There is a parable, and a parallel, here; I just know it...

Assassinations compound the menace faced by the good peoples of Earth; Blackwolf's deadly operatives cut the heart out of the elf and fairy society. Weehawk does his best to warn the president of Montagar, but Necron 99 gets there first. Avatar blasts the robot assassin with a bolt of magic, but not until after Necron 99 has turned the president into the world's first autocratic sieve. Elinore then tries to scratch the inert assassin to death.

What is it with women and scratching? You gals see a man spray your father with submachine gun slugs, and the best you can come up with is to use your fingernails on him? It is a horribly inefficient way to kill somebody.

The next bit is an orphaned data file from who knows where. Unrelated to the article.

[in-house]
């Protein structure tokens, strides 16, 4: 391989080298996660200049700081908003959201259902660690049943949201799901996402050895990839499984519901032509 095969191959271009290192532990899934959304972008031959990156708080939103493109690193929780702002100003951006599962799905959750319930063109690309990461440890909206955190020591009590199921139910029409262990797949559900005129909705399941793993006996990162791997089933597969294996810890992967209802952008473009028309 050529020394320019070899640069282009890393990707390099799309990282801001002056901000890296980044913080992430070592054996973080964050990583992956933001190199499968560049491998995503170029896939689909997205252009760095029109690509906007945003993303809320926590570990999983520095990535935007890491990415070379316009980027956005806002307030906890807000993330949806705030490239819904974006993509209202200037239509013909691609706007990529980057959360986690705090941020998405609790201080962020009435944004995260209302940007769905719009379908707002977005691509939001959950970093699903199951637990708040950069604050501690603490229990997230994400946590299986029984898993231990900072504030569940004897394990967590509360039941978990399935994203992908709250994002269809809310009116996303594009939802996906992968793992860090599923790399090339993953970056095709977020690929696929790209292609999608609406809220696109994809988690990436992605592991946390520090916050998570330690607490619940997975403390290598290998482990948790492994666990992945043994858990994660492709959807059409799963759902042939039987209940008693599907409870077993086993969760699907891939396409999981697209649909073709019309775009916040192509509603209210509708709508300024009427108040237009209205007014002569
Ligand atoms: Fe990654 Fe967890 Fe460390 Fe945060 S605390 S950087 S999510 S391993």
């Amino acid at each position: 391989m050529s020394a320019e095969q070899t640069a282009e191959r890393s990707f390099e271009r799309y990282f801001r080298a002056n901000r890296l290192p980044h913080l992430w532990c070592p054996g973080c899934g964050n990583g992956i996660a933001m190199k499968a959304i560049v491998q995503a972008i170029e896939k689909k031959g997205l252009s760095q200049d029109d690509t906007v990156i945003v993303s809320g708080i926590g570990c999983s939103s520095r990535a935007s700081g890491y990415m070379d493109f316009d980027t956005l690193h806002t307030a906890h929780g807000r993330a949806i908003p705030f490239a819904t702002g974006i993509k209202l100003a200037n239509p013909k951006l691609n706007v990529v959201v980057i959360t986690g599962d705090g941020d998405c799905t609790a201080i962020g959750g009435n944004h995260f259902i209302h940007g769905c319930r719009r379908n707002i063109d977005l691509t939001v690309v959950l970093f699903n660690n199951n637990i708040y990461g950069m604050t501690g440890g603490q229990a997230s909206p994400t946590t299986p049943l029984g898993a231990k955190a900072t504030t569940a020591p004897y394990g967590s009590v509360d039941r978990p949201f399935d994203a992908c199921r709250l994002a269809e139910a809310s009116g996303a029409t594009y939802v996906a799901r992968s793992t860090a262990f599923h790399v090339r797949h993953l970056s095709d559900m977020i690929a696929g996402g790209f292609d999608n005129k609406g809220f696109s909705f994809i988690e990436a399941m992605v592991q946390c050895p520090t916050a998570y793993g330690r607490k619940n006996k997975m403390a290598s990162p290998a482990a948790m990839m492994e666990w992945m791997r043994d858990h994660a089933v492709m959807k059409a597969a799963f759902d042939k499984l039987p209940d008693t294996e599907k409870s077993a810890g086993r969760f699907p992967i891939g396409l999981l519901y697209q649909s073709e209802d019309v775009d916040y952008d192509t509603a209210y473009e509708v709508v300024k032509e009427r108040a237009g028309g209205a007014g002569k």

Saving the world from Blackwolf's disco troops falls on the shoulders of Avatar, Elinore, and Weehawk. Peace is along for the ride as well, but the reformed assassin is so harebrained that putting his shoes on the right feet is probably a lot of effort. Why does Avatar insist on taking the dazed robot along? Well, Peace knows the way to Scortch 1. Without Peace, finding Blackwolf's castle might take years of searching, riding back and forth across the land on those funny-looking horse things. Wow, those are some bizarre animals. Imagine an ostrich crossed with a purple cow (as if there won't be purple cows after a nuclear war), and you have an idea of what they look like.